TEL AVIV (May. 14)
Israel’s citrus industry–one of the most important in the country–has deteriorated to a point where it faces a 60 percent drop in the planting of groves as compared with ten years ago, it was revealed this week-end at a conference of the Israel’s Farmers Federation.
Itzhak Rokach, one of the leading executives of the Federation, reported that while 300,000 dunams (75,000 acres) of land were planted in citrus groves a decade ago, only 130,000 dunams are planted today. He also revealed that only 4,500,000 cases of citrus fruits were exported from Israel this year as compared with 15,000,000 cases shipped ten years ago.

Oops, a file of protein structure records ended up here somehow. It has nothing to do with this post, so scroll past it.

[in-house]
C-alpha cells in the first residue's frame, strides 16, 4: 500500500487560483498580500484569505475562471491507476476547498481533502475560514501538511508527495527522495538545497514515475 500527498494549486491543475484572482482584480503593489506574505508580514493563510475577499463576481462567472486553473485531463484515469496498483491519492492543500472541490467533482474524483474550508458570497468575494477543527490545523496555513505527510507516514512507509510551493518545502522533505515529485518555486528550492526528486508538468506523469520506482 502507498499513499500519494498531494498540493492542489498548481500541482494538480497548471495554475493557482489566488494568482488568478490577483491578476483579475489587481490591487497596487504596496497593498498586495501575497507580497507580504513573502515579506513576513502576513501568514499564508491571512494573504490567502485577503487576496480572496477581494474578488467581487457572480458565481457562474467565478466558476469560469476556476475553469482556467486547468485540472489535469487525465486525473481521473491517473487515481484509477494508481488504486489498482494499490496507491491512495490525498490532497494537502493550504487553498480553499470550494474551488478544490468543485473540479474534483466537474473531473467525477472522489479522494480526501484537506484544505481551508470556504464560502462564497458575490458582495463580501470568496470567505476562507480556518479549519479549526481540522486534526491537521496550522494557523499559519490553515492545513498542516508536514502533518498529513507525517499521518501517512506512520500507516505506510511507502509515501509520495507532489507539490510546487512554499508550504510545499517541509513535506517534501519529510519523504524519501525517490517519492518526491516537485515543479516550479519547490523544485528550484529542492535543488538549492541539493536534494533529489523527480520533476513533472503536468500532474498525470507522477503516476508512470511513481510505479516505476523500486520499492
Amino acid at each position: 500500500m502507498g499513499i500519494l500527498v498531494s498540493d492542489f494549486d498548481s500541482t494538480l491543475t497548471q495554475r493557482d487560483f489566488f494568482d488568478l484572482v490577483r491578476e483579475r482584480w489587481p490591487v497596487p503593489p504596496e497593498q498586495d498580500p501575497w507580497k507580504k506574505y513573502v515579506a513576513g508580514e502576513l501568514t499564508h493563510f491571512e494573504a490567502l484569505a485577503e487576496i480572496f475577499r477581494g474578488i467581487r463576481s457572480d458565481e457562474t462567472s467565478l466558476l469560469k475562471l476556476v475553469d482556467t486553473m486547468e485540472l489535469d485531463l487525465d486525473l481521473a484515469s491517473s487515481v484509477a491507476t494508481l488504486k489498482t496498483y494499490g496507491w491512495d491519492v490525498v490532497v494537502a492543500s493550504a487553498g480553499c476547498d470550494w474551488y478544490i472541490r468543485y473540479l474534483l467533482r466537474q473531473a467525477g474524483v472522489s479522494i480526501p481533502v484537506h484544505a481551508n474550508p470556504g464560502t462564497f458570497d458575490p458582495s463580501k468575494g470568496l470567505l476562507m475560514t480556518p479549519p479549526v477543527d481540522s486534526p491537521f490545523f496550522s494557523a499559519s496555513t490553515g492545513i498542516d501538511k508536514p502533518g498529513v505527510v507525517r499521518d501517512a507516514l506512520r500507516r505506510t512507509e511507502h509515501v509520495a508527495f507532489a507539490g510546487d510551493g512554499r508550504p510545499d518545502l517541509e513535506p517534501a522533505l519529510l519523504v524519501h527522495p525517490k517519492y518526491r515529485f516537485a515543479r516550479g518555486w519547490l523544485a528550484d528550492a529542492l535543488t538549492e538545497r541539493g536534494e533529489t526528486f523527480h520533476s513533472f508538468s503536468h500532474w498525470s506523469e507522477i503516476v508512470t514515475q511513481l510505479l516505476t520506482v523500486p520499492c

Various speakers pointed out that military obligations and other basic factors were responsible for the decline in the industry. However, they stated that there is a good demand abroad for Israel citrus products and urged the government to assist the Farmers Federation in its expansion efforts.
Replying to criticism of the government for its alleged failure to support the industry, Finance Minister Eliezer Kaplan denied that the government discriminates against private farming. He said that the government is deeply concerned with every aspect of Israel’s economy.